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Literature Study GuidesThe FountainheadPart 2 Chapters 7 8 Summary

The Fountainhead | Study Guide

Ayn Rand

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The Fountainhead | Part 2, Chapters 7–8 : Ellsworth M. Toohey | Summary



Part 2, Chapter 7

One week after the party, Dominique writes a scathing condemnation of the Enright house in her column for the Banner. However, the way in which she has written it attracts Toohey's attention. He confronts her with what can be read between the lines of her writing. When she asks him if he will write his own opinion of the Enright house, he distracts her. He suggests she have a look at the Cosmo-Slotnick Building. Toohey then launches into the details of what he knows about Roark from Keating, comparing the two men and their attitudes toward architecture. Toohey ends his long speech to Dominique with how he sees Roark will end up. He says Roark will be "beaten—not by a greater genius, not by a god, but by a Peter Keating." This drives Dominique to a fury and she screams at Toohey to leave. "Of course, personally, I think Peter Keating is the greatest architect we've got," Toohey shoots back at her. From then on, any time one of Dominique's acquaintances asks about using Roark as their architect, she directs them to go to Keating instead. Every time she does this, she shows up at Roark's apartment to sleep with him, telling him exactly what it is she is doing. When Roark tells her that she's lovely, she responds "I still want to destroy you." He answers, "Do you think I would want you if you didn't?"

Part 2, Chapter 8

Toohey continues to hover around Dominique, searching for a crack in her façade that would betray the feelings he suspects she has for Roark. Toohey's also looking for a way that would open a conduit by which he might use Dominique to ingratiate himself with Roark. Toohey shows up at her apartment unannounced and makes a few comments on the décor of her place. He brings up the fact that Dominique has been very busy entertaining and making many social "visits, dinners, speakeasies and giving tea-parties." He knows she does this even though he realizes it is torture for her to do it. When she questions him about concerning himself with the details of her activities, Toohey makes it clear it is important to him to be well-informed. He needs to know not only about his enemies but also on those on his own side.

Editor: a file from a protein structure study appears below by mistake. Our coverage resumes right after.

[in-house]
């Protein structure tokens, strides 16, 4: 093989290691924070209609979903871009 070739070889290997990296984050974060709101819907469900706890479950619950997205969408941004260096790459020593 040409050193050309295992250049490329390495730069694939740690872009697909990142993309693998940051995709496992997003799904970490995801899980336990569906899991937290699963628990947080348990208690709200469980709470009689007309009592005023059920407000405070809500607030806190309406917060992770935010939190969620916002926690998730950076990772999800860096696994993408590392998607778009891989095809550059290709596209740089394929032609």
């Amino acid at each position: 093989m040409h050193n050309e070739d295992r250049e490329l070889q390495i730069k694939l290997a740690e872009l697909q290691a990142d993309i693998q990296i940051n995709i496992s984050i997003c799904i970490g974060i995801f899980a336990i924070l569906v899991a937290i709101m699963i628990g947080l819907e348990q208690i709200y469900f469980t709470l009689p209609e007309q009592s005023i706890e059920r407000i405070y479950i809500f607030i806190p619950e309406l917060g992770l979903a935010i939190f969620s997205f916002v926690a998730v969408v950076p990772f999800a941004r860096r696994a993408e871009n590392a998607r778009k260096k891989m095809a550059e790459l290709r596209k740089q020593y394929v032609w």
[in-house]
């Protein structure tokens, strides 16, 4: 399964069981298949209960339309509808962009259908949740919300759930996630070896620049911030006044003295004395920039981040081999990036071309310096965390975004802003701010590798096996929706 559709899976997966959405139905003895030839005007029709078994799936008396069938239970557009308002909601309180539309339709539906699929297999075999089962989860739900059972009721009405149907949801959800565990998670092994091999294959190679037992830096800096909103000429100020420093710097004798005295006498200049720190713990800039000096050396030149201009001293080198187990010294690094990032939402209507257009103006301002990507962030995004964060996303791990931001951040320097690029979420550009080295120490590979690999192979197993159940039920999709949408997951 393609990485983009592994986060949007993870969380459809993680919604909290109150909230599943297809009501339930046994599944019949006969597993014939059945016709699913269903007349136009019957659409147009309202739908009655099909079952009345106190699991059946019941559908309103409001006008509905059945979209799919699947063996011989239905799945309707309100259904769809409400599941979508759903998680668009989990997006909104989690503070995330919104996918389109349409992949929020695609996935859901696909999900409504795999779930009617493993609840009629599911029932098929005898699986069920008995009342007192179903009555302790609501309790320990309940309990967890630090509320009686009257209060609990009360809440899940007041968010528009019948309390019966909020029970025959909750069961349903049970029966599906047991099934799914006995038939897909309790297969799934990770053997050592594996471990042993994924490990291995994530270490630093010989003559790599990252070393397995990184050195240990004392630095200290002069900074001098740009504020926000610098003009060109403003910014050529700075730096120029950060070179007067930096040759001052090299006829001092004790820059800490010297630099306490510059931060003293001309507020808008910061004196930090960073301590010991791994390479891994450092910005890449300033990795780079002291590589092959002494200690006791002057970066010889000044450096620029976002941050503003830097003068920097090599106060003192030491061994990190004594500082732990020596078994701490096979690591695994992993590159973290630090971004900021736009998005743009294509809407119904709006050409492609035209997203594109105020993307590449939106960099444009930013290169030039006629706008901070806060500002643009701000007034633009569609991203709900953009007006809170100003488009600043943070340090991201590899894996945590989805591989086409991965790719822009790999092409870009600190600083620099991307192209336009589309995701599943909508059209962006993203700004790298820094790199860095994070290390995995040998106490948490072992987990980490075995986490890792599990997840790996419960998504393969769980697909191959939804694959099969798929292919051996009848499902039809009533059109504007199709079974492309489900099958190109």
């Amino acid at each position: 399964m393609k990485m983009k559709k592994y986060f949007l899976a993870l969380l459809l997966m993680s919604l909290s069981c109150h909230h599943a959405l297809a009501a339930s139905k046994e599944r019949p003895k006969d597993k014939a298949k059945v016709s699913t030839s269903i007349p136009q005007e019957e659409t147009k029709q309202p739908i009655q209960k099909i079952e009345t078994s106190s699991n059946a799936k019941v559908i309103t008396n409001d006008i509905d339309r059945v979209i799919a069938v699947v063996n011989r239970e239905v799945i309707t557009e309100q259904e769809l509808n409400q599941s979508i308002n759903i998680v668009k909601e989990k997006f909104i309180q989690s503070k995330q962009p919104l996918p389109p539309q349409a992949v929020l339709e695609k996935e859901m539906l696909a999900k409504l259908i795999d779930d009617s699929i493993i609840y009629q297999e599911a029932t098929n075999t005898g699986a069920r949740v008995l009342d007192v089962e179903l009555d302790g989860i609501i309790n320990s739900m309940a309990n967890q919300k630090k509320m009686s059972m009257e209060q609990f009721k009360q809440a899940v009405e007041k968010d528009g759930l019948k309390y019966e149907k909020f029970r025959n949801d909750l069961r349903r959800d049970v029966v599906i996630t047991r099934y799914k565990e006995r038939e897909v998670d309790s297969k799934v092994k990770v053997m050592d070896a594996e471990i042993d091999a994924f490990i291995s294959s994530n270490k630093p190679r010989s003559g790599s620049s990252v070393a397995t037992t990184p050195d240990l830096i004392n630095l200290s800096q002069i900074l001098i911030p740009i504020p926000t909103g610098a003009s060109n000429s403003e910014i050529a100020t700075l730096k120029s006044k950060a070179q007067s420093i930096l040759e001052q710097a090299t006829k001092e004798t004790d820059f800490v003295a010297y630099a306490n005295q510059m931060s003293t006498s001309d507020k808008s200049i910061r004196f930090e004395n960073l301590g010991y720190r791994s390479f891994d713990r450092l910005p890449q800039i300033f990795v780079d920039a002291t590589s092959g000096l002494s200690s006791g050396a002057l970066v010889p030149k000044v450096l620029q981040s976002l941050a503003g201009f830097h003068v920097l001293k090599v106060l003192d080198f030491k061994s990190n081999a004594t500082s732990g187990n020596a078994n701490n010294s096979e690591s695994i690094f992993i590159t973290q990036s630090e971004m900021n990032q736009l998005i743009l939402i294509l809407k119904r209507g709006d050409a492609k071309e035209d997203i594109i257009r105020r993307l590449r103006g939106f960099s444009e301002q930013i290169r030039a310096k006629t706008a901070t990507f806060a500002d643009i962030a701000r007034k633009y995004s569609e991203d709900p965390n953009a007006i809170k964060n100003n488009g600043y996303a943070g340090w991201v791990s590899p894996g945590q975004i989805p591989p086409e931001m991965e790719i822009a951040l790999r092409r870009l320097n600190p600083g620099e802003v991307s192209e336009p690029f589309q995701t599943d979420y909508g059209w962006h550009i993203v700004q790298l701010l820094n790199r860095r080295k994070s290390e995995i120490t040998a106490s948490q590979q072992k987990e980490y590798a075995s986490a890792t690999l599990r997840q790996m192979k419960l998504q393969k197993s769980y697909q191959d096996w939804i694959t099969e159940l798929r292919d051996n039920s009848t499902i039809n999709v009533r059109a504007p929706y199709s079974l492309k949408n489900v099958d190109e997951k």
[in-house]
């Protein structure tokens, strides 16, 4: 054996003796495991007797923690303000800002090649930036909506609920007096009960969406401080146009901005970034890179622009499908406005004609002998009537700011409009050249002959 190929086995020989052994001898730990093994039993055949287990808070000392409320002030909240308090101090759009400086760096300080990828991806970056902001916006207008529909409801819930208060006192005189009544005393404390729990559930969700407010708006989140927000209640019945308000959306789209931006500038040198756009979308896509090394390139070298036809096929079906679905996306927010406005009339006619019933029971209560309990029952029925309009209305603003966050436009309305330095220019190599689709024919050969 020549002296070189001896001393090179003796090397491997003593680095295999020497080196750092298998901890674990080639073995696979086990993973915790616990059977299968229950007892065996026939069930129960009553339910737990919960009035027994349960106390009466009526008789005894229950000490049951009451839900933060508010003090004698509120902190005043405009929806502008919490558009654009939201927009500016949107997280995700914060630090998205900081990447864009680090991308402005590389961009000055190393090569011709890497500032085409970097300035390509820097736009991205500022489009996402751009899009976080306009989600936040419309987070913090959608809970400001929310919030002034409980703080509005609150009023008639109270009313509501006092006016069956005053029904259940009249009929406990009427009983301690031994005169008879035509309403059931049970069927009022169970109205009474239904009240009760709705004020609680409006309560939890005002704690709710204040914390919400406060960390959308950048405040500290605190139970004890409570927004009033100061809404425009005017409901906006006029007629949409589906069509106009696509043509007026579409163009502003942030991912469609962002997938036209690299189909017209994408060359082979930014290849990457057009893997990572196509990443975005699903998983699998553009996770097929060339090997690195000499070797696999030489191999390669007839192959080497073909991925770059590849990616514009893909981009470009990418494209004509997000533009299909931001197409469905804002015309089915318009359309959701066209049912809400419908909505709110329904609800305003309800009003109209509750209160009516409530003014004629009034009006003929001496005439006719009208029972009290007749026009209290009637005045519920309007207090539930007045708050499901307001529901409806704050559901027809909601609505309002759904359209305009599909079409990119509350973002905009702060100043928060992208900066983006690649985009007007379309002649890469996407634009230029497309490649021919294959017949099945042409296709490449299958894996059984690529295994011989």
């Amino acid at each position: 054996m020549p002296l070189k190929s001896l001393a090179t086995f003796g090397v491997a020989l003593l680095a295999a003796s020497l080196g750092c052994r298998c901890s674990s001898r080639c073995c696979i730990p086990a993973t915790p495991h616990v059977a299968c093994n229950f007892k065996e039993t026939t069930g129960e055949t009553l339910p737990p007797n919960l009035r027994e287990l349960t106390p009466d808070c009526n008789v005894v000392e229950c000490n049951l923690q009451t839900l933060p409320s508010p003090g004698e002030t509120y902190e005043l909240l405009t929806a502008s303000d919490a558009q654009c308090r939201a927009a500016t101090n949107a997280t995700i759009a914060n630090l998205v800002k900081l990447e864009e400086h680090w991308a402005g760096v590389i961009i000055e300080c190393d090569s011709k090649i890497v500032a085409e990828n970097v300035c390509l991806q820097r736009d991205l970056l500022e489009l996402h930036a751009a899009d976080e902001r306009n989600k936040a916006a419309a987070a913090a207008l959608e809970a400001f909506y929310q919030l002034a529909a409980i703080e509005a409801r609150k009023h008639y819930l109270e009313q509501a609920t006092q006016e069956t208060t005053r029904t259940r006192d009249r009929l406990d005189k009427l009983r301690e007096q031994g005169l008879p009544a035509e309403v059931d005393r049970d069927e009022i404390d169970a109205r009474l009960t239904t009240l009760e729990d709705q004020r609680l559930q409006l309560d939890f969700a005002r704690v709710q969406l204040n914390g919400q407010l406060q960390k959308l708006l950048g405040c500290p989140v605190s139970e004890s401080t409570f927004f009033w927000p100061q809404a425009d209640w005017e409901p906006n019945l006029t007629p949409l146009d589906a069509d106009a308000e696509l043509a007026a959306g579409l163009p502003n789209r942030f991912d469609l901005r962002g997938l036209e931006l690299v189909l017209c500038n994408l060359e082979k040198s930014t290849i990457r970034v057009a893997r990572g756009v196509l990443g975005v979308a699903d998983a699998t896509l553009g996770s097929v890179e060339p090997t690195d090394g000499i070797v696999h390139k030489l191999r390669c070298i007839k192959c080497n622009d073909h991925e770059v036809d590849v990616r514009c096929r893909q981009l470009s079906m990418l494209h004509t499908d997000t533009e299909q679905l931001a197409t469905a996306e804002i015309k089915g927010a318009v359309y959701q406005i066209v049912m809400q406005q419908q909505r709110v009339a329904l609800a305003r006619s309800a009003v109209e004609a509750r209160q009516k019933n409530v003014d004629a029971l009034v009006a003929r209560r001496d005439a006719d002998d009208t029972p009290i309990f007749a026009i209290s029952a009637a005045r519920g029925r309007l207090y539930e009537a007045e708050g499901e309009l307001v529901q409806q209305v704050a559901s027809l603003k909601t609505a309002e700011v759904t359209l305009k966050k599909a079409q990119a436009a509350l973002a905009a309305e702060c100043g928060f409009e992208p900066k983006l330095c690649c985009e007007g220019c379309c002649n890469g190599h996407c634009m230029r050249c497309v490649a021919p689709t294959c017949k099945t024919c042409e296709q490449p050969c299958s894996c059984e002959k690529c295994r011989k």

Roark and Dominique carry on a very secret affair. At the same time, she continues to steer everyone away from hiring Roark and toward hiring Keating. She tells Roark, "everything I've done all my life is because it's the kind of a world that made you work in a quarry." Keating makes many attempts to thank Dominique for her support. He interprets it as being because of her admiration for him and his work. But she avoids meeting him and doesn't want him to thank her. Toohey's Council of American Builders continues to meet. Although nothing is done or decided at these gatherings, Keating and the other architects find comfort in attending them. Keating has internalized Toohey's voice saying "If you learn to love ... the humblest, the least, the meanest ... then we'll find ... the great peace of brotherhood."


The relationship between Roark and Dominique establishes itself into a pattern whereby they test both themselves and each other. The understanding between them is entirely opposite to what it appears to be to everyone else. But Dominique must be especially wary of Toohey's powers of observing even the tiniest details that escape everyone else.

Toohey asks Dominique what she would think of Roark being bested not by someone superior but by someone much less like Keating. Toohey hits too close to her feelings and she nearly gives herself away. Dominique tries to make up for her slip by redoubling her efforts to influence every prospective client away from Roark and toward Keating. For his part, Keating persuades himself to consider that maybe Dominique is attracted to him but unwilling to admit the fact. But every attempt he makes to thank her for her help is met with Dominique's refusal to be indebted to him in the slightest. She won't accept or acknowledge his thanks.

Toohey's soothing words suggest that the only way to find peace is in a kind of leveling of all people to the same stature. In order to do that, everyone must figuratively lie down on the ground to be sure that no one is any higher than anyone else. They must do this to attain only the "lowest common denominator." Since Rand asserted that the mental and physical statures of a man are related, this suggests a horizontal orientation on a par with sleep or death. This is a stasis of universal peace in which all conflict between people is resolved and therefore meaningless. But this image of a human being at peace is directly opposed to both the vertical reach of a skyscraper into the sky. It is also against the muscular balance required for a person to stand upright on the earth.

Rand had an unconventional view of sex and what it means. Rather than become a selfless gesture toward the other, Rand states that the opposite is true. She wrote, "Sex is the most profoundly selfish of all acts." She continues that men "will always be attracted to the woman who reflects his deepest vision of himself." This is true both of Keating and Roark regarding Dominique. Keating is busy gazing at the elegant façade of Dominique's physical appearance and responding to an awareness that other men are attracted to her like flies. Roark could care less about what she looks like. Instead, Roark recognizes her intelligence and struggle to recognize her own autonomy is an exact image of his own.

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